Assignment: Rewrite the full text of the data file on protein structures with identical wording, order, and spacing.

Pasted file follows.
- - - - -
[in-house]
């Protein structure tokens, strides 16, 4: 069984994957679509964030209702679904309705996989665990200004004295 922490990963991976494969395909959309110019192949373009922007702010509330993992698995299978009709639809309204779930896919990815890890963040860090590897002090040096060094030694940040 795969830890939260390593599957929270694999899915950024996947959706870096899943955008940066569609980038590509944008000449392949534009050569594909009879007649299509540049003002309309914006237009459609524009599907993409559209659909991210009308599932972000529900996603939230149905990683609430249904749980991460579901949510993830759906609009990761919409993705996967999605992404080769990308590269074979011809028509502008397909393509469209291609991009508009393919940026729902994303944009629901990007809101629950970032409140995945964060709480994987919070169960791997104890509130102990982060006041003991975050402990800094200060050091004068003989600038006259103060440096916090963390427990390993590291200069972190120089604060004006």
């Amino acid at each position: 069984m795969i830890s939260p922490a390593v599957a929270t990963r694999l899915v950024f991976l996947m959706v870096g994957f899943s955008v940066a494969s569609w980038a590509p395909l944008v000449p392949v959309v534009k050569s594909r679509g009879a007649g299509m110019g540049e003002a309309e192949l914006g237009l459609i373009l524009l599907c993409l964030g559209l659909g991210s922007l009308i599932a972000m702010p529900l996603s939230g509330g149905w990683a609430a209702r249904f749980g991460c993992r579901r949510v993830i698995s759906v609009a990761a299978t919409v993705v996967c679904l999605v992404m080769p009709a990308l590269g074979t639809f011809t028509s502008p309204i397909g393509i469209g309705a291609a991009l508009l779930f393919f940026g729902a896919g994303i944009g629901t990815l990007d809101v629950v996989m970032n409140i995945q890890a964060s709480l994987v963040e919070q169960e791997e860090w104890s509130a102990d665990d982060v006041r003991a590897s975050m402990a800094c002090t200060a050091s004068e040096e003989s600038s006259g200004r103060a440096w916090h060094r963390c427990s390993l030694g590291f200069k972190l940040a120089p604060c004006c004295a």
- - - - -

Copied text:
[in-house]
């Protein structure tokens, strides 16, 4: 069984994957679509964030209702679904309705996989665990200004004295 922490990963991976494969395909959309110019192949373009922007702010509330993992698995299978009709639809309204779930896919990815890890963040860090590897002090040096060094030694940040 795969830890939260390593599957929270694999899915950024996947959706870096899943955008940066569609980038590509944008000449392949534009050569594909009879007649299509540049003002309309914006237009459609524009599907993409559209659909991210009308599932972000529900996603939230149905990683609430249904749980991460579901949510993830759906609009990761919409993705996967999605992404080769990308590269074979011809028509502008397909393509469209291609991009508009393919940026729902994303944009629901990007809101629950970032409140995945964060709480994987919070169960791997104890509130102990982060006041003991975050402990800094200060050091004068003989600038006259103060440096916090963390427990390993590291200069972190120089604060004006």
């Amino acid at each position: 069984m795969i830890s939260p922490a390593v599957a929270t990963r694999l899915v950024f991976l996947m959706v870096g994957f899943s955008v940066a494969s569609w980038a590509p395909l944008v000449p392949v959309v534009k050569s594909r679509g009879a007649g299509m110019g540049e003002a309309e192949l914006g237009l459609i373009l524009l599907c993409l964030g559209l659909g991210s922007l009308i599932a972000m702010p529900l996603s939230g509330g149905w990683a609430a209702r249904f749980g991460c993992r579901r949510v993830i698995s759906v609009a990761a299978t919409v993705v996967c679904l999605v992404m080769p009709a990308l590269g074979t639809f011809t028509s502008p309204i397909g393509i469209g309705a291609a991009l508009l779930f393919f940026g729902a896919g994303i944009g629901t990815l990007d809101v629950v996989m970032n409140i995945q890890a964060s709480l994987v963040e919070q169960e791997e860090w104890s509130a102990d665990d982060v006041r003991a590897s975050m402990a800094c002090t200060a050091s004068e040096e003989s600038s006259g200004r103060a440096w916090h060094r963390c427990s390993l030694g590291f200069k972190l940040a120089p604060c004006c004295a």